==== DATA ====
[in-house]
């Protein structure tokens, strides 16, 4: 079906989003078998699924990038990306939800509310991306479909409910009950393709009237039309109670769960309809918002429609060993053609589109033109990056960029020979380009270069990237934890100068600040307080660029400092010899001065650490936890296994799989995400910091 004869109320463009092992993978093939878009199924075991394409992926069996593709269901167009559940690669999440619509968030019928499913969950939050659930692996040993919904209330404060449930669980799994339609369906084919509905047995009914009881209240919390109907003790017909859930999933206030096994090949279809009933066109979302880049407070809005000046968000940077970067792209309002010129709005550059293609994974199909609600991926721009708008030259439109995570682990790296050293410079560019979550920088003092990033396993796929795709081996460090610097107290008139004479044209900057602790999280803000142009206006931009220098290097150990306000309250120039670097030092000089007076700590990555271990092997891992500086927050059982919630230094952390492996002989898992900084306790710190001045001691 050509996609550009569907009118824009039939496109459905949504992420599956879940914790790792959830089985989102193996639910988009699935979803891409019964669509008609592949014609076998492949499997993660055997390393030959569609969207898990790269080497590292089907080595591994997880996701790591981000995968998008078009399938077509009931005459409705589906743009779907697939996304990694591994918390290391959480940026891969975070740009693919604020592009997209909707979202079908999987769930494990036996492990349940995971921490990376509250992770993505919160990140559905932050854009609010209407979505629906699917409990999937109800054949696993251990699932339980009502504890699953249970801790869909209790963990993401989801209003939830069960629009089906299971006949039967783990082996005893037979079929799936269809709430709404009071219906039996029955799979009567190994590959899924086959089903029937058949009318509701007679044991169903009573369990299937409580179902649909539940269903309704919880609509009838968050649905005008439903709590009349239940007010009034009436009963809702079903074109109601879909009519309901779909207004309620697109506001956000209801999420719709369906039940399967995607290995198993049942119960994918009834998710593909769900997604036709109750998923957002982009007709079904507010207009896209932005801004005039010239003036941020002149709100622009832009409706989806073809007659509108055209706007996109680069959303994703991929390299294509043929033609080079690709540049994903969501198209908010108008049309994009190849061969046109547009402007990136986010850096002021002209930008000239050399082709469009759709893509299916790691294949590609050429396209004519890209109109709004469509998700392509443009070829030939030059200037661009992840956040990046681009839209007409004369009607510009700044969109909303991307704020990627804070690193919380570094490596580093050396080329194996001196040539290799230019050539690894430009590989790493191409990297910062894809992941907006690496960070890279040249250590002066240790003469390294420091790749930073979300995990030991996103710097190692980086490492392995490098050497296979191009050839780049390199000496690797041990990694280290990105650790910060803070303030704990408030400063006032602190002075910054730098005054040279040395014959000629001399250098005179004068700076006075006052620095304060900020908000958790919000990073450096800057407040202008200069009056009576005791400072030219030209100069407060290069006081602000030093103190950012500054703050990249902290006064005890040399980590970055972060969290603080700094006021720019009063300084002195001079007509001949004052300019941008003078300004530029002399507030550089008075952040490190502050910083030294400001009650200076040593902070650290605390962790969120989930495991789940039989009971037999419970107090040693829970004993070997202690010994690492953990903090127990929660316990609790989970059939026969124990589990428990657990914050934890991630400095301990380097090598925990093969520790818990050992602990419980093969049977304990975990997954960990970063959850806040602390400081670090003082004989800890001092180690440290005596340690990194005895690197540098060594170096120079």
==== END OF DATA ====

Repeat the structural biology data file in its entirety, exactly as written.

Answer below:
[in-house]
């Protein structure tokens, strides 16, 4: 079906989003078998699924990038990306939800509310991306479909409910009950393709009237039309109670769960309809918002429609060993053609589109033109990056960029020979380009270069990237934890100068600040307080660029400092010899001065650490936890296994799989995400910091 004869109320463009092992993978093939878009199924075991394409992926069996593709269901167009559940690669999440619509968030019928499913969950939050659930692996040993919904209330404060449930669980799994339609369906084919509905047995009914009881209240919390109907003790017909859930999933206030096994090949279809009933066109979302880049407070809005000046968000940077970067792209309002010129709005550059293609994974199909609600991926721009708008030259439109995570682990790296050293410079560019979550920088003092990033396993796929795709081996460090610097107290008139004479044209900057602790999280803000142009206006931009220098290097150990306000309250120039670097030092000089007076700590990555271990092997891992500086927050059982919630230094952390492996002989898992900084306790710190001045001691 050509996609550009569907009118824009039939496109459905949504992420599956879940914790790792959830089985989102193996639910988009699935979803891409019964669509008609592949014609076998492949499997993660055997390393030959569609969207898990790269080497590292089907080595591994997880996701790591981000995968998008078009399938077509009931005459409705589906743009779907697939996304990694591994918390290391959480940026891969975070740009693919604020592009997209909707979202079908999987769930494990036996492990349940995971921490990376509250992770993505919160990140559905932050854009609010209407979505629906699917409990999937109800054949696993251990699932339980009502504890699953249970801790869909209790963990993401989801209003939830069960629009089906299971006949039967783990082996005893037979079929799936269809709430709404009071219906039996029955799979009567190994590959899924086959089903029937058949009318509701007679044991169903009573369990299937409580179902649909539940269903309704919880609509009838968050649905005008439903709590009349239940007010009034009436009963809702079903074109109601879909009519309901779909207004309620697109506001956000209801999420719709369906039940399967995607290995198993049942119960994918009834998710593909769900997604036709109750998923957002982009007709079904507010207009896209932005801004005039010239003036941020002149709100622009832009409706989806073809007659509108055209706007996109680069959303994703991929390299294509043929033609080079690709540049994903969501198209908010108008049309994009190849061969046109547009402007990136986010850096002021002209930008000239050399082709469009759709893509299916790691294949590609050429396209004519890209109109709004469509998700392509443009070829030939030059200037661009992840956040990046681009839209007409004369009607510009700044969109909303991307704020990627804070690193919380570094490596580093050396080329194996001196040539290799230019050539690894430009590989790493191409990297910062894809992941907006690496960070890279040249250590002066240790003469390294420091790749930073979300995990030991996103710097190692980086490492392995490098050497296979191009050839780049390199000496690797041990990694280290990105650790910060803070303030704990408030400063006032602190002075910054730098005054040279040395014959000629001399250098005179004068700076006075006052620095304060900020908000958790919000990073450096800057407040202008200069009056009576005791400072030219030209100069407060290069006081602000030093103190950012500054703050990249902290006064005890040399980590970055972060969290603080700094006021720019009063300084002195001079007509001949004052300019941008003078300004530029002399507030550089008075952040490190502050910083030294400001009650200076040593902070650290605390962790969120989930495991789940039989009971037999419970107090040693829970004993070997202690010994690492953990903090127990929660316990609790989970059939026969124990589990428990657990914050934890991630400095301990380097090598925990093969520790818990050992602990419980093969049977304990975990997954960990970063959850806040602390400081670090003082004989800890001092180690440290005596340690990194005895690197540098060594170096120079």